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Groyne, come of age, his state sold out of hand.
Gut eats all day, and lechers all the night.
Not he that flies the Court for want of clothes.
120. AN EPITAPH ON SALATHIEL PAVY, A CHILD OF QU
4. TO THE WORLD, A FAREWELL for a GENTLEMAN, VIRTUOUS AND
False world, good night, since thou hast brought.
ODE: evtovoraσTiKn (Note)
Not to know vice at all, and keep true state.
THE PHOENIX ANALYSED (Note).
Now, after all, let no man.
Splendor! O more than mortal.
12. EPISTLE TO ELIZABETH, COUNTESS OF RUTLAND
Whilst that for which all virtue now is sold.
13. EPISTLE TO KATHARINE, LADY AUBIGNY
"Tis grown almost a danger to speak true.
14. ODE TO SIR WILLIAM SIDNEY, ON HIS BIRTHDAY
Now that the hearth is crowned with smiling fire.
A CELEBRATION OF CHARIS: IN TEN LYRIC PIECES.
6. CLAIMING A SECOND KISS BY DESERT
Charis, guess, and do not miss.
7. BEGGING Another, on Colour of Mending the FORMER
For Love's sake, kiss me once again.
10. ANOTHER LADY'S EXCEPTION, PRESENT AT THE Hearing
For his mind I do not care.
1. THE MUSICAL STRIFE: A PASTORAL DIALOGUE
Come, with our voices let us war.
3. A SONG APOLOGETIC, IN THE PERSON OF WOMANKIND Men, if you love us, play us more.
4. ANOTHER, IN DEFENCE OF THEIR INCONSTANCY
Hang up those dull and envious fools.
5. A NYMPH'S PASSION
I love, and he loves me again.
6. THE HOUR-GLASS
Consider this small dust, here in the glass.
7. MY PICTURE LEFT IN Scotland.
I now think Love is rather deaf than blind.
8. AGAINST JEALOUSY
Wretched and foolish Jealousy.
9. THE DREAM
Or scorn, or pity, on me take.
IO. AN EPITAPH ON MASTER VINCENT CORBET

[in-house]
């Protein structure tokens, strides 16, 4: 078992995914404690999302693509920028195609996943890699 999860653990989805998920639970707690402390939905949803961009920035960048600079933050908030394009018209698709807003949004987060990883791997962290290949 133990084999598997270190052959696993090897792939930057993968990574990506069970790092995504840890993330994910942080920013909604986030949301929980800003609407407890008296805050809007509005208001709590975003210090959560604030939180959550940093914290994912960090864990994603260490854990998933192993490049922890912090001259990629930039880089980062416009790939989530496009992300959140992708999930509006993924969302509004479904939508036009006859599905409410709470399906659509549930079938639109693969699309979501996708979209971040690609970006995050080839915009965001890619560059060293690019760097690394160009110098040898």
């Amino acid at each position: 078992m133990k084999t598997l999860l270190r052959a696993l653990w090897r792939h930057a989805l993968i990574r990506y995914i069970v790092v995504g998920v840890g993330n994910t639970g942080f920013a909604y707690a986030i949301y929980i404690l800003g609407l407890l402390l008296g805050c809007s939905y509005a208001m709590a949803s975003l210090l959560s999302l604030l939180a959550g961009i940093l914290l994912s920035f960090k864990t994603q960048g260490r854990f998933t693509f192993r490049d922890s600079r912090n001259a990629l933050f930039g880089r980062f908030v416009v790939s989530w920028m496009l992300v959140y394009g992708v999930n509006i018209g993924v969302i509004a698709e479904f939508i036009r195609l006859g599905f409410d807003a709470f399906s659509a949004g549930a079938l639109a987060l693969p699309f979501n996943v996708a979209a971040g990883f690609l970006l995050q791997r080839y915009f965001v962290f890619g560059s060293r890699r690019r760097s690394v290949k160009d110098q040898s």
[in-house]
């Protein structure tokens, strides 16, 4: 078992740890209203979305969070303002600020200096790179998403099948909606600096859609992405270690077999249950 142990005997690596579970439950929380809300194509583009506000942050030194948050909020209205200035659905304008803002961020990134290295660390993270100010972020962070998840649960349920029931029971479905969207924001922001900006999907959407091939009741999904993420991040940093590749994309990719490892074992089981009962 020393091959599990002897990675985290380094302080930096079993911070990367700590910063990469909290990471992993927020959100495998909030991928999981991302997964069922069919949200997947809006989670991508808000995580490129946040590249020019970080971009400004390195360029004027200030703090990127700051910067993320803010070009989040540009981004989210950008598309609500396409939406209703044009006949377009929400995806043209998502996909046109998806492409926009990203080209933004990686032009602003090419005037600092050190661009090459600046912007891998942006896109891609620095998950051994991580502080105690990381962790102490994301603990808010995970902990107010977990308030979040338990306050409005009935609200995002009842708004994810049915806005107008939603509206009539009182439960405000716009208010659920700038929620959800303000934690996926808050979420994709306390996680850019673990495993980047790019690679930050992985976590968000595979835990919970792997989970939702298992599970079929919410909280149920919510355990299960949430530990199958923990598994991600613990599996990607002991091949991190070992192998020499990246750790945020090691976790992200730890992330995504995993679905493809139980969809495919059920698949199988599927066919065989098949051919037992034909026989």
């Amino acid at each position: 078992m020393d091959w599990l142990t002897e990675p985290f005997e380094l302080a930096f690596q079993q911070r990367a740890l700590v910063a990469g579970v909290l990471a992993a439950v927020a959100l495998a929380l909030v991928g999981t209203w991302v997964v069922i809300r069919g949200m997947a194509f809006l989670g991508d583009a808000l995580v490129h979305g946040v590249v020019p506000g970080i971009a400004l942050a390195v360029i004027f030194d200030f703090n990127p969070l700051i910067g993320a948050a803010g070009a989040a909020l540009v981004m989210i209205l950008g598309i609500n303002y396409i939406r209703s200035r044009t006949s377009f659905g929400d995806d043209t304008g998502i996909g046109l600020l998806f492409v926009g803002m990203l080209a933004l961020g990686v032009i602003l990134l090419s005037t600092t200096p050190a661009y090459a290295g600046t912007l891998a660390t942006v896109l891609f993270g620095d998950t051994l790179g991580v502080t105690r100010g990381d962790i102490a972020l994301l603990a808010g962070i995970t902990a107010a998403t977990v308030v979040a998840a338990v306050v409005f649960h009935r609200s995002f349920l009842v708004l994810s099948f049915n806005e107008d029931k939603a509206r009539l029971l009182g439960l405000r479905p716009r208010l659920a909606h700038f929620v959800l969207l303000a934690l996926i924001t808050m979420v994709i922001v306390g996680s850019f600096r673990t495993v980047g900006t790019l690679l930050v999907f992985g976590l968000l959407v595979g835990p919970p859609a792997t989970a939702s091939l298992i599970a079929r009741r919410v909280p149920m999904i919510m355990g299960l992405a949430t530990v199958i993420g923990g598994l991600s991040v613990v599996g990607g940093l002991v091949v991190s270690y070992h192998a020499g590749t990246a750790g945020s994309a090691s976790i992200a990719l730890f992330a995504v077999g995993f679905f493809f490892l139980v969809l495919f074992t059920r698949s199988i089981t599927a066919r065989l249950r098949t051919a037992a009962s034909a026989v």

I have my piety too, which could.
II. ON THE PORTRAIT OF SHAKSPEARE.
This figure that thou here seest put.
TO THE READER
12. TO THE MEMORY OF MY BELOVED MASTER WILLIAM SHAKSPEARE,
AND WHAT HE HATH LEFT US
To draw no envy, Shakspeare, on thy name.
13. ON THE HONOURED POEMS OF HIS HONOURED FRIEND, SIR JOHN
This book will live: it hath a genius; this.
14. TO MR. JOHN FLETCHER, UPON HIS " FAITHFUL SHEPHERDESS"
The wise and many-headed bench that sits.
15. EPITAPH ON THE COUNTESS OF PEMBROKE
Underneath this sable herse.
16. A VISION, ON THE MUSES OF HIS FRIEND, MICHAEL DRAYTON
It hath been questioned, Michael, if I be.
17. EPITAPH ON MICHAEL DRAYTON
Do, pious marble, let thy readers know.
18. TO MY TRULY BELOVED FRIEND, MASTER BROWN, ON HIS PASTORALS 273
Some men, of books or friends not speaking right.
19. TO HIS MUCH AND WORTHILY ESTEEMED FRIEND, THE AUTHOR
20. TO MY WORTHY AND HONOURED FRIEND, MASTER GEORGE CHAP-
Whose work could this be, Chapman, to refine..
21. TO MY CHOSEN FRIEND, THE LEARNED TRANSLATOR of Lucan,
THOMAS MAY, ESQUIRE
When, Rome, I read thee in thy mighty pair.
22. TO MY DEAR Son and riGHT LEARNED FRIEND, MASTER JOSEPH
27. TO EDWARD Filmer, on HIS MUSICAL Work, dedicáTED TO THE
28. TO RICHARD Brome, on HIS COMEDY OF THE "NORTHERN LASS". 297
I had you for a servant once, Dick Brome.
30. AN EPISTLE TO SIR EDWARD SACKVILE, NOW EARL OF DORSET . 298
If, Sackvile, all that have the power to do.
32. AN EPISTLE to a Friend (Master Colby) TO PERSUADE HIM TO
47. A SONNET TO THE NOBLE LADY, THE LADY MARY WROTH.
I that have been a lover, and can show it.
48. A FIT OF RHYME AGAINST RHYME
Rhyme, the rack of finest wits.
49. AN EPIGRAM ON WILLIAM, LORD BURLEIGH, LORD HIGH TREA-
SURER OF ENGLAND.
If thou wouldst know the virtues of mankind.
50. AN EPIGRAM TO THOMAS, LORD ELSMERE, THE LAST TERM HE
So, justest lord, may all your judgments be.
52. AN EPIGRAM TO THE COUNSELLOR THAT PLEADED AND CARRIED